with the recent JonBenet Ramsey documentary, many people now feel Burke was the killer. Since he was only 9 yrs old, he could not be charged in Colorado since the minimum age was 10 yrs old at the time (under that age a juvenile cannot commit a crime, so no crime occurred??). His parents were indicted as accessories (perhaps not the exact term) but never brought to trial. Many wonder why - is it possible that due to shielding laws, no evidence against Burke could be introduced (due to his age or the fact he was not being charged) and therefore there was very little that could be presented in court? Can an adult be an accessory to a 'non-crime' if Burke is completely shielded, and in essence no crime was ever committed in the first place?
In general, a guilty action also requires a mens rea, or guilty mind, in order to be guilty of a crime. A child who is too young to form an intent to commit a crime cannot be guilty of a crime. The toddler who finds a loaded gun and shoots someone isn't guilty of assault or murder because the toddler couldn't have formed the intent to commit the crime.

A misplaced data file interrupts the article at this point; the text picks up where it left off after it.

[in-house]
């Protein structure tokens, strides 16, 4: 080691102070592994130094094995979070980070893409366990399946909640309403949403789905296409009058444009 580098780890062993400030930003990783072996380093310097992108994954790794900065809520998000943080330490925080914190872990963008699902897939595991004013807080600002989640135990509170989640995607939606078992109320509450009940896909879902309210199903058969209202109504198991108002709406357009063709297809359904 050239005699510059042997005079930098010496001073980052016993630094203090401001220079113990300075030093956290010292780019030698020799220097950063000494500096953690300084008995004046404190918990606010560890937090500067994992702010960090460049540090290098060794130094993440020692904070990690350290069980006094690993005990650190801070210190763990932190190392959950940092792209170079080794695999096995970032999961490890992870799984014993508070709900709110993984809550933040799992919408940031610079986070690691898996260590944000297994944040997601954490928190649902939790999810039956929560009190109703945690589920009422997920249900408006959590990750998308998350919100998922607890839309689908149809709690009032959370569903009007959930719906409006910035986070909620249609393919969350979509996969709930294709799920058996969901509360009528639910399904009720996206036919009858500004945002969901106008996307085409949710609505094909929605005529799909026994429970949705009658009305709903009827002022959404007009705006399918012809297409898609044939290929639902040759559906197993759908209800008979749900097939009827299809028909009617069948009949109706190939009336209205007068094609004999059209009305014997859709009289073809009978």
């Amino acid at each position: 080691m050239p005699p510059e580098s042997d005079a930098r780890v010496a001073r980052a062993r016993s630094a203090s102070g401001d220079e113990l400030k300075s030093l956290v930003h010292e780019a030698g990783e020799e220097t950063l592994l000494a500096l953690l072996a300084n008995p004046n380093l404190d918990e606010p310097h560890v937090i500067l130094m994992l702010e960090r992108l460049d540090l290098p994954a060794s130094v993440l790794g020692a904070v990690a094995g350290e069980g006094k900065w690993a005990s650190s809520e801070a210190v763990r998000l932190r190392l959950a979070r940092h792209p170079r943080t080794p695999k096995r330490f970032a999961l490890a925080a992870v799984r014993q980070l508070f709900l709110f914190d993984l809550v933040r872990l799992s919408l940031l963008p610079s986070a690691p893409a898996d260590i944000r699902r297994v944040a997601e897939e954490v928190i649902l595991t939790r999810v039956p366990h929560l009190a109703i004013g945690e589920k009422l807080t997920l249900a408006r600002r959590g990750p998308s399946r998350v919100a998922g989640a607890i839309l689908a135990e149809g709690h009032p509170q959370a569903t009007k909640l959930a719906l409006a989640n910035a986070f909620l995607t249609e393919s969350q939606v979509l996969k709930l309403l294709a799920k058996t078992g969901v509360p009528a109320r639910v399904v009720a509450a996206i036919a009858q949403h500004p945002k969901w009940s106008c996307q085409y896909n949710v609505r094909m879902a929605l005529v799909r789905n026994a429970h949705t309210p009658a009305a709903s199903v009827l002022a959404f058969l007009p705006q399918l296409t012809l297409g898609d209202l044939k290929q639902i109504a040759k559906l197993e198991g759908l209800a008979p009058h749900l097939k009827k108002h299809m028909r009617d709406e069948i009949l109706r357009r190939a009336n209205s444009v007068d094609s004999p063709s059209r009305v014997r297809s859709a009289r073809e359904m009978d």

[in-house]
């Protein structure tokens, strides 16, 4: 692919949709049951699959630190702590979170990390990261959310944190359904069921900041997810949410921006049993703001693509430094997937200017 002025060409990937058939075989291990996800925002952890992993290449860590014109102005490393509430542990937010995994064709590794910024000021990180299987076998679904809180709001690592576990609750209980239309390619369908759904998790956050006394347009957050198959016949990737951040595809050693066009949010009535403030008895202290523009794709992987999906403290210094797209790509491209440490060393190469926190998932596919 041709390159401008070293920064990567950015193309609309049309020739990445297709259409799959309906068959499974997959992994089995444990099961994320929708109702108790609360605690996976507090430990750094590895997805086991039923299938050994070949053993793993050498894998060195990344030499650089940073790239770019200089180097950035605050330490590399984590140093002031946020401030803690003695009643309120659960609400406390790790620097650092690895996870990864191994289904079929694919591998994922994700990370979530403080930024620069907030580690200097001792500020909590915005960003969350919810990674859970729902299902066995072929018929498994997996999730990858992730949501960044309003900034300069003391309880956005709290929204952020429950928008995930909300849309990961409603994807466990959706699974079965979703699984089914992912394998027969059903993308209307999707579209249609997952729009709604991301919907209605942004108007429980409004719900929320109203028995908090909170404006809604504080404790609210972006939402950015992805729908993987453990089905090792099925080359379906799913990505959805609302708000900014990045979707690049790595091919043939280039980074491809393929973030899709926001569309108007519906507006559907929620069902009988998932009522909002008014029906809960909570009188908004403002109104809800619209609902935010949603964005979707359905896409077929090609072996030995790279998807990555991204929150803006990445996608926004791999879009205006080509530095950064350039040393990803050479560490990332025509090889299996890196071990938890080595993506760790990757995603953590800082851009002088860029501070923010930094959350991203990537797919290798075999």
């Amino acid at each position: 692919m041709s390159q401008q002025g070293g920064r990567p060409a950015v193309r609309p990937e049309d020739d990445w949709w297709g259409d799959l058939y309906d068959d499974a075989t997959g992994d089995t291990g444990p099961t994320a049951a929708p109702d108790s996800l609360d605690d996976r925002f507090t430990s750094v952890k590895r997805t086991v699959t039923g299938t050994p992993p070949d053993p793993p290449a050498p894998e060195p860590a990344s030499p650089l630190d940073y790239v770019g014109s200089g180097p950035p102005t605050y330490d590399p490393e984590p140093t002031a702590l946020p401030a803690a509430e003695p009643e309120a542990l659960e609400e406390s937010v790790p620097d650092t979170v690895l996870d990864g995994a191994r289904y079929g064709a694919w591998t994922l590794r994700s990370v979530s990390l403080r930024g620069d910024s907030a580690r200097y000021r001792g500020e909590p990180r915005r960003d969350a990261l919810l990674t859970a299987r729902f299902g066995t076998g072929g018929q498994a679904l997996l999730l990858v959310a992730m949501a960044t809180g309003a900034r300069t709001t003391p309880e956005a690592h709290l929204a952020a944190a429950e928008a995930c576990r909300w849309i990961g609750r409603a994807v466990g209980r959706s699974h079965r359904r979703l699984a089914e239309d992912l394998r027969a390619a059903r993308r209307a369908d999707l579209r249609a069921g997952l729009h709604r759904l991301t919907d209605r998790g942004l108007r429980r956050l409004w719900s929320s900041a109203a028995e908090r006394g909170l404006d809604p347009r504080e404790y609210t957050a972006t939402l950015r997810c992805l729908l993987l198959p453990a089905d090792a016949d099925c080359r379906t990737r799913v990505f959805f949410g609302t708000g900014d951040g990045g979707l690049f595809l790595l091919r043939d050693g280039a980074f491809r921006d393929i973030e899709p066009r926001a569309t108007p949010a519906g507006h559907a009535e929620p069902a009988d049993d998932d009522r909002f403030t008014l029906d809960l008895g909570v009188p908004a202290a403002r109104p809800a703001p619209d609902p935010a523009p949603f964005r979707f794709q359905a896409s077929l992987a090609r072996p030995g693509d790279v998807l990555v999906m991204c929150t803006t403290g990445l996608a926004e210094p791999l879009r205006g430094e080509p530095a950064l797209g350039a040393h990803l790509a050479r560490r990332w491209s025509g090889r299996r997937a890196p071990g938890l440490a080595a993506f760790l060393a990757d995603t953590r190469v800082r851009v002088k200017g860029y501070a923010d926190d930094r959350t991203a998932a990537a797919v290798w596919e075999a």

Under the more modern Model Penal Code definitions, Strict liability laws are applied regardless of intent, but negligent, reckless, knowing, and purposeful states of mind all require some level of intent, and again, a child is unable to form this intent.
The defense of infancy is a defense against the formation of a mens rea by a child's age. In English common law, under the age of 7, infancy was a complete defense. Age 7 to 14, infancy was a rebuttable presumption, and over 14 were presumed capable. In the US, some laws set different ages, as corrected in the comments, CRS 18-1-801 states that "No child under ten years of age shall be found guilty of any offense."